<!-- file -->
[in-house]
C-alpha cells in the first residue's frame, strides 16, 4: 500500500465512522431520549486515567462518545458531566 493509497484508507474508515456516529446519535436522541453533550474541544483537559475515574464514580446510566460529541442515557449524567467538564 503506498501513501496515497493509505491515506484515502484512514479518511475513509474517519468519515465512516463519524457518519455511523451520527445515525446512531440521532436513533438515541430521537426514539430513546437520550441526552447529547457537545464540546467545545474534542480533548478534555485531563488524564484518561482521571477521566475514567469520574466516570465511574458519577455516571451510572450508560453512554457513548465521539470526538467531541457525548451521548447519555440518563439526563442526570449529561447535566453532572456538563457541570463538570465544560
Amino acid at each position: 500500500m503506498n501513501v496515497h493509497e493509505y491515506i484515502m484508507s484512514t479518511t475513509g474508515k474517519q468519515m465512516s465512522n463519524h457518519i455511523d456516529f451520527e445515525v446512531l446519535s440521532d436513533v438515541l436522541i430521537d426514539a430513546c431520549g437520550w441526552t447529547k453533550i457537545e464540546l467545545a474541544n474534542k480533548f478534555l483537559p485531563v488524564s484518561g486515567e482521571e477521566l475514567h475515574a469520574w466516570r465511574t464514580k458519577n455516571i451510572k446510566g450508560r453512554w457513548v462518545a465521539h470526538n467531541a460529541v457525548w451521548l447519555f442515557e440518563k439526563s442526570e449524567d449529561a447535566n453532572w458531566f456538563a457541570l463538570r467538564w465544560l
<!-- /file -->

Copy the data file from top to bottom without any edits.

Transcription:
[in-house]
C-alpha cells in the first residue's frame, strides 16, 4: 500500500465512522431520549486515567462518545458531566 493509497484508507474508515456516529446519535436522541453533550474541544483537559475515574464514580446510566460529541442515557449524567467538564 503506498501513501496515497493509505491515506484515502484512514479518511475513509474517519468519515465512516463519524457518519455511523451520527445515525446512531440521532436513533438515541430521537426514539430513546437520550441526552447529547457537545464540546467545545474534542480533548478534555485531563488524564484518561482521571477521566475514567469520574466516570465511574458519577455516571451510572450508560453512554457513548465521539470526538467531541457525548451521548447519555440518563439526563442526570449529561447535566453532572456538563457541570463538570465544560
Amino acid at each position: 500500500m503506498n501513501v496515497h493509497e493509505y491515506i484515502m484508507s484512514t479518511t475513509g474508515k474517519q468519515m465512516s465512522n463519524h457518519i455511523d456516529f451520527e445515525v446512531l446519535s440521532d436513533v438515541l436522541i430521537d426514539a430513546c431520549g437520550w441526552t447529547k453533550i457537545e464540546l467545545a474541544n474534542k480533548f478534555l483537559p485531563v488524564s484518561g486515567e482521571e477521566l475514567h475515574a469520574w466516570r465511574t464514580k458519577n455516571i451510572k446510566g450508560r453512554w457513548v462518545a465521539h470526538n467531541a460529541v457525548w451521548l447519555f442515557e440518563k439526563s442526570e449524567d449529561a447535566n453532572w458531566f456538563a457541570l463538570r467538564w465544560l